An expanded federal HIV testing initiative has confirmed a high prevalence of the virus in Harris County, with 1,000 new cases identified and a heavy burden of infection among black residents tested. Overall, 2 percent of those screened had the virus, and half had not been diagnosed.
Houston is often cited as a place where the HIV infection rate is twice the nation’s, which was affirmed by the federal Centers for Disease Control and Prevention’s three-year testing project. The screenings reached beyond people with risk factors to general populations in 25 U.S. cities to determine if opt-out testing in emergency rooms, substance abuse centers, STD clinics, correctional health facilities and community health centers could increase the number of people with HIV who were diagnosed.
“The expanded testing project allowed us to find and detect individuals who were infected with HIV and who may not have known,” said Marlene McNeese-Ward, who leads the Houston health department’s Bureau of HIV, STD and Viral Hepatitis prevention. Fewer than 4 percent of patients declined, she said.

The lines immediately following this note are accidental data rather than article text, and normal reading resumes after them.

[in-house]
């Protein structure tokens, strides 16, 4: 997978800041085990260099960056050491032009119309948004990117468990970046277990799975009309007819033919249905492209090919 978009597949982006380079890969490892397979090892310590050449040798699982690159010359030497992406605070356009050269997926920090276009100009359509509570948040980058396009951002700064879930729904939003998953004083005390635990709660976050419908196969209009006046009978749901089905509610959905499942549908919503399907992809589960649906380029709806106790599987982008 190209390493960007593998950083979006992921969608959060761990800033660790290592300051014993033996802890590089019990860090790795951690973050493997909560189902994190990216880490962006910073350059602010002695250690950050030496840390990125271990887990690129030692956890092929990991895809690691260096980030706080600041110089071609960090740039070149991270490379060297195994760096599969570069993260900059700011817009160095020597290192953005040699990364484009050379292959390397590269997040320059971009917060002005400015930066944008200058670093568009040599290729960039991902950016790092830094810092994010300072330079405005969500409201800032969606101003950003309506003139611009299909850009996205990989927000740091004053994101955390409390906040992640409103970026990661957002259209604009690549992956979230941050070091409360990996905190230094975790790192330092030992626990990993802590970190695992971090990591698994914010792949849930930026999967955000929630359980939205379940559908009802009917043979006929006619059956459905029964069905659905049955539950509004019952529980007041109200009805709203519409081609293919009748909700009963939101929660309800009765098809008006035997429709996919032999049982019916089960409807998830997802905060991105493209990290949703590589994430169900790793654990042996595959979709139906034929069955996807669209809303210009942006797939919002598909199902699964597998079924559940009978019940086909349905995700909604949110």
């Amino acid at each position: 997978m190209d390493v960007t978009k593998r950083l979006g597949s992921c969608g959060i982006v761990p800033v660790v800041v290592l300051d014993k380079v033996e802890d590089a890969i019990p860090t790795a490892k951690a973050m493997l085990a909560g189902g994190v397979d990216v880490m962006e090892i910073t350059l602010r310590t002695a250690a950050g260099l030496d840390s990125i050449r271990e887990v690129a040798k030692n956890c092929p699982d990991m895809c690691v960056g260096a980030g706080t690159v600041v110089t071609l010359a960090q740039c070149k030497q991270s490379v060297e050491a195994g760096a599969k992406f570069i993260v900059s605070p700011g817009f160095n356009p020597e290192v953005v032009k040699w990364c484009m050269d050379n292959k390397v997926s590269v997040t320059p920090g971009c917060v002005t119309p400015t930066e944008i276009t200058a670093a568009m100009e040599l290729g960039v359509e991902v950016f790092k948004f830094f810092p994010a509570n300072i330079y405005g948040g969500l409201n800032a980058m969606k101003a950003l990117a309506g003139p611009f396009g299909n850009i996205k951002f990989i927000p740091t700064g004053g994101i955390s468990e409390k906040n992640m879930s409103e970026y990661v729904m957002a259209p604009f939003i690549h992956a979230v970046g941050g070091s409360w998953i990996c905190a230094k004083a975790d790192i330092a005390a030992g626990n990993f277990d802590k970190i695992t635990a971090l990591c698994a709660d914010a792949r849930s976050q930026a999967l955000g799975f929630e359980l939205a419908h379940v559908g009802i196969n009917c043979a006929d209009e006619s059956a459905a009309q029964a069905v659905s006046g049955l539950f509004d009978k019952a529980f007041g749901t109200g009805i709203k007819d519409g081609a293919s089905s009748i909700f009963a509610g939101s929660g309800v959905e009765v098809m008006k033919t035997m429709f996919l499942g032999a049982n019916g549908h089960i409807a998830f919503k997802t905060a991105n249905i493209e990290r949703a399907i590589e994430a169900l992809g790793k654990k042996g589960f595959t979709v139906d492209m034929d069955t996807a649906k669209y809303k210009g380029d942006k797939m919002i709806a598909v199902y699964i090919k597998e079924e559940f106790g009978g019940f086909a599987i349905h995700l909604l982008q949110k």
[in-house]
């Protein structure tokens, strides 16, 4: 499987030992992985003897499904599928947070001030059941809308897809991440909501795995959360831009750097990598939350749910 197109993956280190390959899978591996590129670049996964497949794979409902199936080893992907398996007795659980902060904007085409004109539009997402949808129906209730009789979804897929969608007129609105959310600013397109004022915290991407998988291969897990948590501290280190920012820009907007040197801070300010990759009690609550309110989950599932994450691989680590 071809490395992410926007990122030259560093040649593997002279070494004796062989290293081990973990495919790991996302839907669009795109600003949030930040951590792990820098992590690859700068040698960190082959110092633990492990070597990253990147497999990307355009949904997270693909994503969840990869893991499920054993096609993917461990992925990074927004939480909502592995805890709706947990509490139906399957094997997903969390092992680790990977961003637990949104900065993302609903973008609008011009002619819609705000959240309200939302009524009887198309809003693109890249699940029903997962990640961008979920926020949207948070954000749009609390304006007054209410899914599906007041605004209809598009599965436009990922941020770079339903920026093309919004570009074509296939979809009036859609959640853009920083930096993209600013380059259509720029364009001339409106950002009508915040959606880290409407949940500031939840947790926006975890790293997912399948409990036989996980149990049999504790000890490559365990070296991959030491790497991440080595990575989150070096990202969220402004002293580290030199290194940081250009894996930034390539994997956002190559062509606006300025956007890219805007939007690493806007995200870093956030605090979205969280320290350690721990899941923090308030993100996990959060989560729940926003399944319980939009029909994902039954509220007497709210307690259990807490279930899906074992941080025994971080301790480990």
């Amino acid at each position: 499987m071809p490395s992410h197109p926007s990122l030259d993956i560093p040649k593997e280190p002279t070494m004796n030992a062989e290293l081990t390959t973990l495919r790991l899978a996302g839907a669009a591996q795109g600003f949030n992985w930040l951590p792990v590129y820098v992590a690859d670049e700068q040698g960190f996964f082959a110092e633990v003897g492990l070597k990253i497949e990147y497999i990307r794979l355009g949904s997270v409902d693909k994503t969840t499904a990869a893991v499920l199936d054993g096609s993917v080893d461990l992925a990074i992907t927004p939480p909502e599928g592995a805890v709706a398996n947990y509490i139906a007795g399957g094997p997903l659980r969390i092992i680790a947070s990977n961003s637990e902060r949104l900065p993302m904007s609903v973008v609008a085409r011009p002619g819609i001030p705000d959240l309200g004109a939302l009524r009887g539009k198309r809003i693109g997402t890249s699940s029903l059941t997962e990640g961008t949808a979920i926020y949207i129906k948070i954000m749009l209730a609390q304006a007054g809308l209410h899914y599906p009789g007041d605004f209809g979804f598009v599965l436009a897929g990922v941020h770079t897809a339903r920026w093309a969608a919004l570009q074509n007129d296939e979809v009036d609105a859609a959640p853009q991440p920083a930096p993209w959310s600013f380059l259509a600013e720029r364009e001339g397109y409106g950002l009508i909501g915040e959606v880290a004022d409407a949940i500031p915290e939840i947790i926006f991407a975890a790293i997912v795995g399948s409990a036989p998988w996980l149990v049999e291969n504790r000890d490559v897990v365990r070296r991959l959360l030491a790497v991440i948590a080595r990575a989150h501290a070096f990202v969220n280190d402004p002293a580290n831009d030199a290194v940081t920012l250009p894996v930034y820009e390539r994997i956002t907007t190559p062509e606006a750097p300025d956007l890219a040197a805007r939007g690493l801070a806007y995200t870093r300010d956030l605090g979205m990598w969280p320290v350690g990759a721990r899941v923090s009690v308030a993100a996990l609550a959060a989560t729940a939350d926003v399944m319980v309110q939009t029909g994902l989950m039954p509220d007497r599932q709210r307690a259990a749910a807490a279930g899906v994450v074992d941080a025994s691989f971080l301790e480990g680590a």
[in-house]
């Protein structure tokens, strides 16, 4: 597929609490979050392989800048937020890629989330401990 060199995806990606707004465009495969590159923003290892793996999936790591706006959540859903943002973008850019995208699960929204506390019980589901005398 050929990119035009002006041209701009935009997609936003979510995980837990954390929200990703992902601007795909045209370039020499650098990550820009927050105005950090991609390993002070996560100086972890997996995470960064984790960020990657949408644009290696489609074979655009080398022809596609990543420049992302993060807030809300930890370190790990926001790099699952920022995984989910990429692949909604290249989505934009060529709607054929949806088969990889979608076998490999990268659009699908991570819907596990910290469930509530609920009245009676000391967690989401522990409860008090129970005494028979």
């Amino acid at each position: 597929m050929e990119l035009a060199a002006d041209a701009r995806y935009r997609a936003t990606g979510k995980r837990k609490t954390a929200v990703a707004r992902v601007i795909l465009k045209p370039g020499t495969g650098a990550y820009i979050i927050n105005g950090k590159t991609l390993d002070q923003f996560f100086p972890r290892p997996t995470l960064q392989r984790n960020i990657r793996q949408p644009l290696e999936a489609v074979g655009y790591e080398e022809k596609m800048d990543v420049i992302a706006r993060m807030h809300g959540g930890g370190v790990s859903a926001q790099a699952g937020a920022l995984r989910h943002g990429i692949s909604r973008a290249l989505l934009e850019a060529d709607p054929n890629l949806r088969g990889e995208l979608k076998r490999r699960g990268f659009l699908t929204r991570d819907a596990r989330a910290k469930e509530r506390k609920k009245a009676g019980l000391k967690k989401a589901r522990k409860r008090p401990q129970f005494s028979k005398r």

The program focused on people who received care at four emergency rooms — Memorial Hermann-Texas Medical Center, Ben Taub and LBJ general hospitals and Memorial Hermann Southwest – as well as Legacy Community Health Services clinics.
According to the CDC, Houston ranked among the Top 10 areas for the number of HIV tests provided and the number of newly diagnosed HIV infections identified.
Nationwide, 1.2 million Americans have HIV, and one in five, or roughly 240,000, don’t know they have the infection.